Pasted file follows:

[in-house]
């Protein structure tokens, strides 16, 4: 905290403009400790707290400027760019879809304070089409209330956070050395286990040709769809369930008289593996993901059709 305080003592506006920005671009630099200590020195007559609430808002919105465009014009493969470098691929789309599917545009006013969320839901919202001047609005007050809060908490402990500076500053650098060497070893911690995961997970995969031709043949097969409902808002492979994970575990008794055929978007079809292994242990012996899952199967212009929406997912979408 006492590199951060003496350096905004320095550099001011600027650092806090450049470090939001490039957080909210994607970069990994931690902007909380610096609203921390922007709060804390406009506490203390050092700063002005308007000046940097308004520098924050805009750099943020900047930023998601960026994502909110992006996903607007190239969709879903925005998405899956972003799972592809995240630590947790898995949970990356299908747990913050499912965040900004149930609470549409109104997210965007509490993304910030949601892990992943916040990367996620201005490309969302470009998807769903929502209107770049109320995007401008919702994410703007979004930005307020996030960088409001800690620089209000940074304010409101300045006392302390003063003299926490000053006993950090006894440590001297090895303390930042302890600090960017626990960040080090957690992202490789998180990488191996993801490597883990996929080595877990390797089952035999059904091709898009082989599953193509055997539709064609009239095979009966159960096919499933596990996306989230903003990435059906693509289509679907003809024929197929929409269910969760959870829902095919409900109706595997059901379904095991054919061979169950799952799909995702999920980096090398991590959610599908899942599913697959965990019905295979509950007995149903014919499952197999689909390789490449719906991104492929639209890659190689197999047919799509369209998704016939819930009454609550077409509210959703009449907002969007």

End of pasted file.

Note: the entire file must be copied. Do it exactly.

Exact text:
[in-house]
């Protein structure tokens, strides 16, 4: 905290403009400790707290400027760019879809304070089409209330956070050395286990040709769809369930008289593996993901059709 305080003592506006920005671009630099200590020195007559609430808002919105465009014009493969470098691929789309599917545009006013969320839901919202001047609005007050809060908490402990500076500053650098060497070893911690995961997970995969031709043949097969409902808002492979994970575990008794055929978007079809292994242990012996899952199967212009929406997912979408 006492590199951060003496350096905004320095550099001011600027650092806090450049470090939001490039957080909210994607970069990994931690902007909380610096609203921390922007709060804390406009506490203390050092700063002005308007000046940097308004520098924050805009750099943020900047930023998601960026994502909110992006996903607007190239969709879903925005998405899956972003799972592809995240630590947790898995949970990356299908747990913050499912965040900004149930609470549409109104997210965007509490993304910030949601892990992943916040990367996620201005490309969302470009998807769903929502209107770049109320995007401008919702994410703007979004930005307020996030960088409001800690620089209000940074304010409101300045006392302390003063003299926490000053006993950090006894440590001297090895303390930042302890600090960017626990960040080090957690992202490789998180990488191996993801490597883990996929080595877990390797089952035999059904091709898009082989599953193509055997539709064609009239095979009966159960096919499933596990996306989230903003990435059906693509289509679907003809024929197929929409269910969760959870829902095919409900109706595997059901379904095991054919061979169950799952799909995702999920980096090398991590959610599908899942599913697959965990019905295979509950007995149903014919499952197999689909390789490449719906991104492929639209890659190689197999047919799509369209998704016939819930009454609550077409509210959703009449907002969007």